Includes brief (less detailed) guides to writing Philosophy, English, Psychology, and History papers (it looks like more disciplines should be coming soon)—the English guide, for instance, includes different forms of papers students might be asked to write in this discipline, steps for how to proceed (with examples), pitfalls/tips, and questions to ask oneself while reading (both poetry and prose).


Writing for Specific Fields (University of North Carolina)

A very approachable, user-friendly set of guides for students offered through the Writing Program: guides include in-depth, specific information regarding a wide range of academic disciplines including appropriate citation style(s), and sources to consult for further help. Especially helpful are discipline-specific strategies to approach writing: for instance, the different forms of analysis in the field of art history, specific ways to make one’s writing clearer and more precise in the sciences, and ways to approach different types of assignments in anthropology.


George Mason Subject-Specific Resources:

A compilation of writing guides created at George Mason (often within particular classes/departments, or as separate guides designed through the writing across the curriculum program) in a variety of disciplines (e.g. English, Philosophy, Religion, Biology). Note: a few of the links seem to be broken.


Wineburg, Sam. "Teaching the Mind Good Habits." The Chronicle of Higher Education 13 April 2003.

This is a fascinating article that explores the development of specialized forms of thought and the importance of teaching discipline-specific approaches to thinking itself –in this case in the context of history.



General Resources to Peruse:


Harvard Writing Project Publications:

Includes detailed writing guides for students of various disciplines (it looks like more will be forthcoming), including social anthropology, philosophy, psychology, East Asian Studies, Performance Studies, Art, Religious Studies, the Life Sciences. There’s also a guide (towards the bottom) to writing with Internet sources which looks potentially useful.


Princeton’s Guide to Teaching with Writing (Kerry Walk, Director of Princeton Writing Program): 

A highly-recommended, very useful guide. Addressed to faculty members, the advice is “designed to help you make use of writing as a powerful critical thinking tool and to assist you in providing the guidance that students need to write as novice practitioners in your course or discipline” (2).


The advice often overlaps with Harvard’s; especially unique is the focus on methods for engaging students in the writing process, particularly through working with peers. Walk offers suggestions for assigning cover letters and multiple drafts, and for conducting peer collaboration/workshops. Overall the writing advice is clear, insightful, and intelligent (and optimistic—these seem like doable and reasonable strategies), with helpful examples given as illustration. Some sections are particularly tailored to Princeton, but much of the advice is generally applicable and relevant.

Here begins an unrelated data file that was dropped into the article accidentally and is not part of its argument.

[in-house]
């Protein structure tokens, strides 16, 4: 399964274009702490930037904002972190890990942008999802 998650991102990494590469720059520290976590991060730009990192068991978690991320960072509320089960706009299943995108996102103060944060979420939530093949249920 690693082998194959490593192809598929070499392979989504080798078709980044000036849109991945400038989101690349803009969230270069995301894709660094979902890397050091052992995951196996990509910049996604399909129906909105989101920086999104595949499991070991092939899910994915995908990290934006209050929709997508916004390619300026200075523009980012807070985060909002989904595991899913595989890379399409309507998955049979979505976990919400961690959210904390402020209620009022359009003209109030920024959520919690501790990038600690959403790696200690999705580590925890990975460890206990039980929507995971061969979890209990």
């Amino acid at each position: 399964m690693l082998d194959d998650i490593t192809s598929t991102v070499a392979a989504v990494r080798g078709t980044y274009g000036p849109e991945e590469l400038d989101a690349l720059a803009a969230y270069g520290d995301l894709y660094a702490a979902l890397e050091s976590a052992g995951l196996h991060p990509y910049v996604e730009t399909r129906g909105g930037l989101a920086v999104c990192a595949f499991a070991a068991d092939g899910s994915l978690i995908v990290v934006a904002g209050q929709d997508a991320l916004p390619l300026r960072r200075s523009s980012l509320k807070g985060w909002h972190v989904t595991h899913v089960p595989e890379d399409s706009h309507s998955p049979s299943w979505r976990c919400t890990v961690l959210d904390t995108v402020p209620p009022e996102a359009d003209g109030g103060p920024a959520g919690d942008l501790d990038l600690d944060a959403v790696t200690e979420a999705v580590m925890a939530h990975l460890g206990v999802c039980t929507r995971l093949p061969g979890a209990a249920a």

In addition to a multiplicity of suggestions for integrating the teaching of writing into courses across the disciplines, a special chapter on teaching with writing in science and engineering courses (p.47) briefly offers suggestions for assigning and responding to writing in the sciences.

 “Helping Students Write Better 
in All Courses,” Barbara Gross Davis, available on University of California, Berkeley website

A chapter from Davis’ book Tools for Teaching, which offers useful suggestions for teaching writing, especially for instructors of non-English disciplines, as well as helpful further resources to consult.

Online Materials for Faculty (Dartmouth):

A range of materials developed by Karen Gocsik, Executive Director of the Writing and Rhetoric Program at Dartmouth: while some are Dartmouth-specific, most are widely applicable to the teaching of writing more generally. Particularly relevant include materials in the following categories: Pedagogies (teaching issues of argument and research, for instance); Methods (such as assignment development and suggestions for linking reading to writing in courses); and a Teaching Forum for further ideas, handouts, and sample assignments.

Additional Teaching Resources:

Center for Teaching and Learning at Stanford:

Includes a variety of teaching resources on many different aspects of teaching, including course and syllabus design and suggestions for teaching and evaluating students.

Facilitating Discussion (Cornell):

Offers very helpful, thorough suggestions for the do’s and don’ts of leading engaging class discussions (formulated especially in relation to the Cornell FYI program, it seems).